1925: Things that Turn Men Against You

Oh, my. You’re going to love this one. I found it in Elinor Glyn’s This Passion Called Love (1925) while looking in the books for something for a friend to read at her cousin’s wedding rehearsal dinner last weekend (never fear — she did not read this one).

As we can tell by a sampling of the table of contents, Glyn devotes quite a bit of room in this book to hanging on dearly to the one you love: “How to Attract the Man You Desire”, “Keeping a Man in Love,” “Why Love Often Dies,” “Preserving the Romance and Glamour of Love,” “Outwitting the Other Woman and the Other Man”… and so forth. You get the idea.

This excerpt is from the chapter on “Little Things that Turn Men Against You”:

Here are a few little things that greatly lessen a woman’s charms in most men’s eyes:
Red hands or arms.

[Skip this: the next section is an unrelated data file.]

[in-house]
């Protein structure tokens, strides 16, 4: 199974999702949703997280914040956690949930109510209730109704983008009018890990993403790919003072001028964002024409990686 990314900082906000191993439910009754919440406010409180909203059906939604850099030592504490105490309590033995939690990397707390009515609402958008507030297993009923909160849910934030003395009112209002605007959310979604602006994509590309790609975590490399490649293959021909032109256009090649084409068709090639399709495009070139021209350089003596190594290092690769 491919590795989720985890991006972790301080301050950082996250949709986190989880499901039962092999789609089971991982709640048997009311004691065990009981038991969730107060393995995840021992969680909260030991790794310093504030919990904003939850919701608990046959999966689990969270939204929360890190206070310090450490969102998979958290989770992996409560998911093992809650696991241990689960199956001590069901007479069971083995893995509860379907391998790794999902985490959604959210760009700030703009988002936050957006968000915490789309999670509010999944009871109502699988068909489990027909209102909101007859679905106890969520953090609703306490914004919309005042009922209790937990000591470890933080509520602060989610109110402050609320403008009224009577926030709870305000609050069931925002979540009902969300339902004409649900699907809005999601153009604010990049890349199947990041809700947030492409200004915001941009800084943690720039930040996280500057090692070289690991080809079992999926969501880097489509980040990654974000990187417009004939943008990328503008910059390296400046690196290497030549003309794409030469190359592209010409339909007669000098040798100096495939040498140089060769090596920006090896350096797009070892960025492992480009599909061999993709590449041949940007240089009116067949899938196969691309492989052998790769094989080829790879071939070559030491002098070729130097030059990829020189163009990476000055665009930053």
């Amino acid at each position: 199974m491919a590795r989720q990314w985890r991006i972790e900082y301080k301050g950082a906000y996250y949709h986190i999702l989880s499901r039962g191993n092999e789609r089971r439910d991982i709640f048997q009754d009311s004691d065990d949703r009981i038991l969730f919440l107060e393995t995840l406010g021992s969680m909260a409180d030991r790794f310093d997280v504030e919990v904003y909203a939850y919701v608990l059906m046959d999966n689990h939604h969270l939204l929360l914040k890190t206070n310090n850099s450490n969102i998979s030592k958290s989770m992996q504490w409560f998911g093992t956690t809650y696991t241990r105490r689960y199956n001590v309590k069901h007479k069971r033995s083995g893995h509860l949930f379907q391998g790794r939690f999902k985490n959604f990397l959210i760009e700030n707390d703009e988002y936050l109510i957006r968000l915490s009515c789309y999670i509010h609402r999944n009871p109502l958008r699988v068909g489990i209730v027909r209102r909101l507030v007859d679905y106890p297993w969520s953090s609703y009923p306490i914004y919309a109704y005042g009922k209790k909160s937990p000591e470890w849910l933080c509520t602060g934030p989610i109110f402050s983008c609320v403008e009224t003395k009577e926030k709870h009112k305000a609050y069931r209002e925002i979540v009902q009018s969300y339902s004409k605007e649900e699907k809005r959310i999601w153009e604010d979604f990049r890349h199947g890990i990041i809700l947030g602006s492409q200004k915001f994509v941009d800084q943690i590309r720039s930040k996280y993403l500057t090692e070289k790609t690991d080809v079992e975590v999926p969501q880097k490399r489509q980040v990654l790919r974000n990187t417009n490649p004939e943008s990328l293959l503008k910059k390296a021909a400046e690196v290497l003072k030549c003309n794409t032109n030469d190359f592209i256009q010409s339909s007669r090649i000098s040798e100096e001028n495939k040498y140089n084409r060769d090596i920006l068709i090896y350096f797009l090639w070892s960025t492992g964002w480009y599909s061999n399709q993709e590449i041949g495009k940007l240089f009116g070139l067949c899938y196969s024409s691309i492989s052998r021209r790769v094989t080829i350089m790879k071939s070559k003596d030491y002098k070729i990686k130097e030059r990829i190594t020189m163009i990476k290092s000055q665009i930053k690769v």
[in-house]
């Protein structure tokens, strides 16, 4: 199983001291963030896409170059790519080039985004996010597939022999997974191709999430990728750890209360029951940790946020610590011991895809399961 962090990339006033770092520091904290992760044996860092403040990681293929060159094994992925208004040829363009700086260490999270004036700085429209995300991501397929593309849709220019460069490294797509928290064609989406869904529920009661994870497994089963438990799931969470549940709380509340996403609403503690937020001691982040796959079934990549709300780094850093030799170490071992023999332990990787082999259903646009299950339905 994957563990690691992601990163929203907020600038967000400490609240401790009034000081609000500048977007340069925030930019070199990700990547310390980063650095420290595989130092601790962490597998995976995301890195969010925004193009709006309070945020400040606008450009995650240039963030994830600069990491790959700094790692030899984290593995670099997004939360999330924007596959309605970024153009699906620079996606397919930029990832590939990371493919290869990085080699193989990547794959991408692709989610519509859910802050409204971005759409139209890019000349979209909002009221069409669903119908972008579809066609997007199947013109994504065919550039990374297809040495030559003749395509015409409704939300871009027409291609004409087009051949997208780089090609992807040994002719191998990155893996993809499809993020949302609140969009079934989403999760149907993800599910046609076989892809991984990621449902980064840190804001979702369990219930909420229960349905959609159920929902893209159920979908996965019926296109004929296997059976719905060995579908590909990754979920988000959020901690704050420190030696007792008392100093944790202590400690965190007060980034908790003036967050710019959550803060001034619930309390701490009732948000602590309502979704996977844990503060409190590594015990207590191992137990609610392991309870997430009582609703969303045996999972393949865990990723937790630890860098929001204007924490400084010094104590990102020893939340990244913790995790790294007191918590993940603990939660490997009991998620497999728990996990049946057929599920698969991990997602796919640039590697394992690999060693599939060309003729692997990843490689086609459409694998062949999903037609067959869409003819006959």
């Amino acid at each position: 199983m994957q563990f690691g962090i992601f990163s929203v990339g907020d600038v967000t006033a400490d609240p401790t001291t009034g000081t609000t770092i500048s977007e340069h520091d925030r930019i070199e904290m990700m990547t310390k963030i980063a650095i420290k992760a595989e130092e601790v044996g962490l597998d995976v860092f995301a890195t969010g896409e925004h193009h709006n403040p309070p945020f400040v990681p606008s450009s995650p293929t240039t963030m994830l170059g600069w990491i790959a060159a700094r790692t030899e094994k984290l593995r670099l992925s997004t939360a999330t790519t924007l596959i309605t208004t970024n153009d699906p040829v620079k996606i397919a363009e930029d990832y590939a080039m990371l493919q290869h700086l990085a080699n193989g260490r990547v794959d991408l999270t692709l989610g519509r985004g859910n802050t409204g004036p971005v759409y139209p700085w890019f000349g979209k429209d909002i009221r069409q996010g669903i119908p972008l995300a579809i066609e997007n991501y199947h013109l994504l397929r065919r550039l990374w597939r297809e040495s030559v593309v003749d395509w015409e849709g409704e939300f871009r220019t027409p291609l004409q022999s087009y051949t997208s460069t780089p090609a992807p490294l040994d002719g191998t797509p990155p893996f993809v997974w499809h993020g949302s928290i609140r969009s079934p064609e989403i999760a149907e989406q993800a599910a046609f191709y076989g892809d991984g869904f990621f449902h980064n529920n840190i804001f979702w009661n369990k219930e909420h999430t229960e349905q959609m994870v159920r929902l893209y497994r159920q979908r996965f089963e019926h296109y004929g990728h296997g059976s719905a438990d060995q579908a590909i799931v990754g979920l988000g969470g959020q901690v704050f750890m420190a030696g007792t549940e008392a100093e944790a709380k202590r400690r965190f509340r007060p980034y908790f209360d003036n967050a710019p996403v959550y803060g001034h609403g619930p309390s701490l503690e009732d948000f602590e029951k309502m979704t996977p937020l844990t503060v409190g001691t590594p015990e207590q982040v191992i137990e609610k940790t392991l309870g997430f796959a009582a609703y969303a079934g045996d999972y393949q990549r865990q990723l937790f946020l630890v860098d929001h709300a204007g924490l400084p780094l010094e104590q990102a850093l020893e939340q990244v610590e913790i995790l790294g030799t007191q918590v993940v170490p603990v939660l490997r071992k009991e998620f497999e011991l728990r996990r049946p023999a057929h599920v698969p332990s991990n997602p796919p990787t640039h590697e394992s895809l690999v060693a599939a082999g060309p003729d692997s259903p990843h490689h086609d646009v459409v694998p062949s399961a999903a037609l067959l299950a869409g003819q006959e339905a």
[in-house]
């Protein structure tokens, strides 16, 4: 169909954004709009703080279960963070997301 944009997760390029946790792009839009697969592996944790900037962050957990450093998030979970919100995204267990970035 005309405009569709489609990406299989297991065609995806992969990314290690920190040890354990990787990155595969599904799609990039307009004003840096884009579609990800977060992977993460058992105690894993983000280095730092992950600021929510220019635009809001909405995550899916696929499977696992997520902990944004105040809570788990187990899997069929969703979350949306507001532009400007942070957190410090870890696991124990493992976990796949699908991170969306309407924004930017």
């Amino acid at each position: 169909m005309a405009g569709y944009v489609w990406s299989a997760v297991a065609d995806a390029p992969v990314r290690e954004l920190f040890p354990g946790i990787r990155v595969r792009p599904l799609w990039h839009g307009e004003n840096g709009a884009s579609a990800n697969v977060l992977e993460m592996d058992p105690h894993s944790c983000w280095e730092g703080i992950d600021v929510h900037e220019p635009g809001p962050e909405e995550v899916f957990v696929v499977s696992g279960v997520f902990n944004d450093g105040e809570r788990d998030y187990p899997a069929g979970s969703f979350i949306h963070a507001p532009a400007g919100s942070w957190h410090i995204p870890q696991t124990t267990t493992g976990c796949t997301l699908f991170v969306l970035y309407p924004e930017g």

Finger nails too highly polished or shaped like swords.
Fat women with bobbed hair.
Hair that is “doctored” in any way.
Cheap perfumes.
Whiney voices.
Earrings like chandeliers.
Knickers in the city.

Oh, don’t think the men are off the hook. Glyn wrote this in the chapter titled “Winning the Woman You Love”:

I wonder how many romances owe their ends — if the truth were known — to the man having revolted the senses of sight, scent or hearing of the woman! For never forget the love emotion is entirely dependent upon the reaction created upon the senses.

Affection can continue through offended senses, but no the love thrill. The most faithful spirit cannot feel responsive to passion if the other person smells unpleasant or is revolting to sight or hearing.

So, girls, do be very particular in yourselves, and absolutely exact refinement and delicacy in your sweethearts!